ElBaradei backs safeguards accord with India
IAEA Director General Mohamed ElBaradei says the safeguards agreement satisfies India's needs while maintaining all the agency's legal requirements. What's the Big Deal?Updated: Aug 01, 2008 19:19 IST
Endorsing the India-specific safeguards agreement, the IAEA chief on Friday said it conformed to "all the legal requirements" of his agency and that talks had begun on a system of extended inspections, indicating that its approval was imminent.
"These are not comprehensive or full-scope safeguards(unlike with NPT member states)... But it (agreement) satisfies India's needs while maintaining all the Agency's legal requirements," said Mohamed ElBaradei, the Director General of the International Atomic Energy Agency (IAEA).
ElBaradei's remarks giving a boost to the prospects for the Indo-US nuclear deal which will move forward once the safeguards pact is approved came at the meeting of the 35-member Board of Governors which is widely expected to give its green signal. Sources said the agreement, which is a key step for operationalising the landmark nuke deal, will have a smooth passage.
Tabling the draft agreement at the start of the meeting of the Board of Governors, ElBaradei said the agreement's "umbrella" nature provides a more efficient mechanism for ensuring that safeguards requirements can be met.
Touching upon an area of concern, he said India and the IAEA have already begun discussions on an Additional Protocol, which will be specific to the country--a system of short notice, wider-ranging inspections.
In another ringing endorsement of the safeguards pact, the European Union said it will "reinforce" the non-proliferation regime and wanted speedy finalisation of the Additional Protocol.
" The agreement will reinforce the non-proliferation regime for which the European Union is committed," the 27-member grouping said in a statement.
According to India's Plan, which has been circulated for the information of all IAEA member States, a total of 14 reactors are envisaged to come under Agency safeguards by 2014, ElBaradei said adding that six of them were already under IAEA supervision.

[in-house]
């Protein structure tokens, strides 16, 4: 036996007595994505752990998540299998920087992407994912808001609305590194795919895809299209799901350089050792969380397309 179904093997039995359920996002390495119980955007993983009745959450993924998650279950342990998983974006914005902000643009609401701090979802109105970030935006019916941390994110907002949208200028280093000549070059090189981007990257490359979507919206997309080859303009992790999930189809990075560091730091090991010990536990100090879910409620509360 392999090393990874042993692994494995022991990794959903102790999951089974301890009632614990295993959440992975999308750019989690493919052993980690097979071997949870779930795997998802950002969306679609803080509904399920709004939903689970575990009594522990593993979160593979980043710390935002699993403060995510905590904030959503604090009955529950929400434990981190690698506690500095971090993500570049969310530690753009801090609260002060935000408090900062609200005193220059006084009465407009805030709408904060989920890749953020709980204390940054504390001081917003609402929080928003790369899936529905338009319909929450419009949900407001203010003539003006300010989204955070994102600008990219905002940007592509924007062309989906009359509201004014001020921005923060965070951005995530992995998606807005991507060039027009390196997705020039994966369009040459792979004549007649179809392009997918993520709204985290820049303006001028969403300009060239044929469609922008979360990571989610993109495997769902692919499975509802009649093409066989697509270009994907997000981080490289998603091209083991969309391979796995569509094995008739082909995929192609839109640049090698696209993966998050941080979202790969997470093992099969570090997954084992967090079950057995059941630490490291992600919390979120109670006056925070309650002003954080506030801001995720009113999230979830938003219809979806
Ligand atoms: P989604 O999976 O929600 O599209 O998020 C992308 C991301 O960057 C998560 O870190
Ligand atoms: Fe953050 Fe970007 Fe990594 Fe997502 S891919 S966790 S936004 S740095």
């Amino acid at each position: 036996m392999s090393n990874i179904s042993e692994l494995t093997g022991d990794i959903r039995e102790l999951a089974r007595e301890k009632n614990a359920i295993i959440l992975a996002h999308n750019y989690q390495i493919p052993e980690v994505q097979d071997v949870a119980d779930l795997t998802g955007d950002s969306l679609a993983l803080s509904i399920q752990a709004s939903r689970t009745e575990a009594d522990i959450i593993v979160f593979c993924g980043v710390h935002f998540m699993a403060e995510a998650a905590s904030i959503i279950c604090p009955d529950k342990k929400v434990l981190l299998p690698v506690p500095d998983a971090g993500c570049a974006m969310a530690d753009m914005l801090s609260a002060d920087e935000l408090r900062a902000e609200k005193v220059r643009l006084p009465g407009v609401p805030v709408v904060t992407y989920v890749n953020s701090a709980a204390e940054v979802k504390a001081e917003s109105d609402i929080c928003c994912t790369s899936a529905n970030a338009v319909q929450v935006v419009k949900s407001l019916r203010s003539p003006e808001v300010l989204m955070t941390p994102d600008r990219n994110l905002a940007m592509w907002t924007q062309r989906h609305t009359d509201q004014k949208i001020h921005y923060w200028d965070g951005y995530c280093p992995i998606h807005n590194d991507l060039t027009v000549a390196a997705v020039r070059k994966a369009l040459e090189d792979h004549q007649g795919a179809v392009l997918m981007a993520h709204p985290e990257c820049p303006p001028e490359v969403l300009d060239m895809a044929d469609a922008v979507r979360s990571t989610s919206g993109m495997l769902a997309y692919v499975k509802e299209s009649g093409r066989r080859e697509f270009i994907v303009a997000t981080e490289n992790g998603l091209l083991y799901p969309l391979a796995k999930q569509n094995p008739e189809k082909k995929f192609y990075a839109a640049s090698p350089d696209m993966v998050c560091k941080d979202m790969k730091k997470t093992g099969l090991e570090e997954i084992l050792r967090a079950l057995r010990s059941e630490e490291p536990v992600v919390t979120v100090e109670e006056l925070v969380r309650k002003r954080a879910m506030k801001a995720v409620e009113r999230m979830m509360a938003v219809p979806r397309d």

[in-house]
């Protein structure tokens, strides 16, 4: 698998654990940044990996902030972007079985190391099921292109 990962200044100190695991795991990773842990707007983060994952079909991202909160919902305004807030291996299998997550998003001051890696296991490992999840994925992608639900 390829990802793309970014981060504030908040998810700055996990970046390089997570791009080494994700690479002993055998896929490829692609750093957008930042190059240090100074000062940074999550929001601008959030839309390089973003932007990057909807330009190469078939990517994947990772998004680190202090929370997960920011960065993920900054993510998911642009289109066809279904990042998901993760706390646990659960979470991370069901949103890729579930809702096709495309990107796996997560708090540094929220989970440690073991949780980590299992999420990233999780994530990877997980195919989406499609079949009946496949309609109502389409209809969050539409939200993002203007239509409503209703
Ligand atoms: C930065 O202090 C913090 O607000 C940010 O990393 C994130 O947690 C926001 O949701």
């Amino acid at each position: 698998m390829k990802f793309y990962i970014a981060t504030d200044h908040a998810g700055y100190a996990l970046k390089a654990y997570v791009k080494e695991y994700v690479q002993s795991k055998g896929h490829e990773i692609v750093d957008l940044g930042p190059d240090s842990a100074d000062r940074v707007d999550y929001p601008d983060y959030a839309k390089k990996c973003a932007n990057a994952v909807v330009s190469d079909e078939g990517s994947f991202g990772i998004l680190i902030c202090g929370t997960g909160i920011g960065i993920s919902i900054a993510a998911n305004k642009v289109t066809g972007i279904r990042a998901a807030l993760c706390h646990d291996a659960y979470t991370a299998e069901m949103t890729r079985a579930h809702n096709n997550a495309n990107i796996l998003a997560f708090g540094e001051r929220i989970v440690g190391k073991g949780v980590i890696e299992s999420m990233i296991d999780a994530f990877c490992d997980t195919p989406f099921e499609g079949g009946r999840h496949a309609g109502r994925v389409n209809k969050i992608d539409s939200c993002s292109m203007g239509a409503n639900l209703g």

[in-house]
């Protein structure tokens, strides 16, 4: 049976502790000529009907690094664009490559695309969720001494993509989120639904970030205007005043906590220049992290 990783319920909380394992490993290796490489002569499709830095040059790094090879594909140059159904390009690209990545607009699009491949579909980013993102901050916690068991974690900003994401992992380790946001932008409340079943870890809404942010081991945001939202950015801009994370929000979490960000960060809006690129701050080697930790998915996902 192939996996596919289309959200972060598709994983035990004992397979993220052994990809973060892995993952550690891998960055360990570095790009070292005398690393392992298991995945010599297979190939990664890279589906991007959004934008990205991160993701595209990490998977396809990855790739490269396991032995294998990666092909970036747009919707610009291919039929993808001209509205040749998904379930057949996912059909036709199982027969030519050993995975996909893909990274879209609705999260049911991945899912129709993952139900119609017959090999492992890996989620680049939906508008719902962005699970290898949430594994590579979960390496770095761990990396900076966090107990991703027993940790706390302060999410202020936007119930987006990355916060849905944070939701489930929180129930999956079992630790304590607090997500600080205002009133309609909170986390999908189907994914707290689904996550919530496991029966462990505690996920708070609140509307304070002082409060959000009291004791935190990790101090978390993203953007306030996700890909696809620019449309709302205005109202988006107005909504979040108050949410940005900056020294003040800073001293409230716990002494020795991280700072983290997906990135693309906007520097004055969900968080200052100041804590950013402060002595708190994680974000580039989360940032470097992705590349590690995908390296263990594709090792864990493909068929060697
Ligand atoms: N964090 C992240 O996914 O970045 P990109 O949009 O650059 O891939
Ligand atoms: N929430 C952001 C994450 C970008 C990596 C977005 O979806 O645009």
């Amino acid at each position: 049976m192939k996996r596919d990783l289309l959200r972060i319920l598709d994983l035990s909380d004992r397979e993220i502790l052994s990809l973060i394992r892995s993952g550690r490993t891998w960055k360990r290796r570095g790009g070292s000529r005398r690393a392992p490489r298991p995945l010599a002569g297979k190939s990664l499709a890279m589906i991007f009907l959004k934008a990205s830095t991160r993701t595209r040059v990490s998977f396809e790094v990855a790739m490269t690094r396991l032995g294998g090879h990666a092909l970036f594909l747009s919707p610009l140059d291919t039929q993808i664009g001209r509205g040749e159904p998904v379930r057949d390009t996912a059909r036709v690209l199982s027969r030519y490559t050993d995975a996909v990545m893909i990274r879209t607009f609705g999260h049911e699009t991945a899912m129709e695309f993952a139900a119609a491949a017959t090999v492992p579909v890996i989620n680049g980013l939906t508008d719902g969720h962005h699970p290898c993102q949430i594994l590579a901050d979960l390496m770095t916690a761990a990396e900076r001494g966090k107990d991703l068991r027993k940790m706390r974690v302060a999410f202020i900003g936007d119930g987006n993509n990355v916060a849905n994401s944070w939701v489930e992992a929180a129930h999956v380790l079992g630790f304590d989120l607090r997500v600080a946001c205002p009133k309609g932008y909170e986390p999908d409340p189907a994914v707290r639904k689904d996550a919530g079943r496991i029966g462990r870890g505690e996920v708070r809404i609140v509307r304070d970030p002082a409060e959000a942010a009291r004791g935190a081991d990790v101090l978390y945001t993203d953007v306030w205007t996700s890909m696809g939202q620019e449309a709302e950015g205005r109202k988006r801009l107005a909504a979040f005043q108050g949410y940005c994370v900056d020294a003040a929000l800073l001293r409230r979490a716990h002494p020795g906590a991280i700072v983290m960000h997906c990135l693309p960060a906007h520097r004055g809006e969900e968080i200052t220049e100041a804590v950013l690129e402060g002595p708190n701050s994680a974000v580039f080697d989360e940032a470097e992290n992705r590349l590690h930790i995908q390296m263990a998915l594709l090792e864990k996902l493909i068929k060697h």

IAEA expected to start implementing the agreement at new facilities in 2009. Facilities will be notified by India to the Agency in stages and the Secretariat will inform the IAEA members when facilities are submitted for safeguards, he said.
As with other safeguards agreements between the Agency and Member States, the agreement is of indefinite duration, El Baradei said.
ElBaradei said there are no conditions for the discontinuation of safeguards other than those provided by the safeguards agreement itself.
The termination provisions contained in the agreement are the same as for other 66-type agreements. "Naturally, as with all safeguards agreements---this agreement is subject to the general rules of international law," he said.
The draft also envisages the possibility of applying current Agency safeguards in India under this new agreement by suspending, subject to agreement by the relevant parties, the application of safeguards under existing agreements.
The Agency already applies safeguards to six of these 14 reactors under existing 66 type agreements with India.
The termination provisions contained in the agreement are the same as for other 66-type agreements.
Naturally - as with all safeguards agreements - this agreement is subject to the general rules of international law, El Baradei said.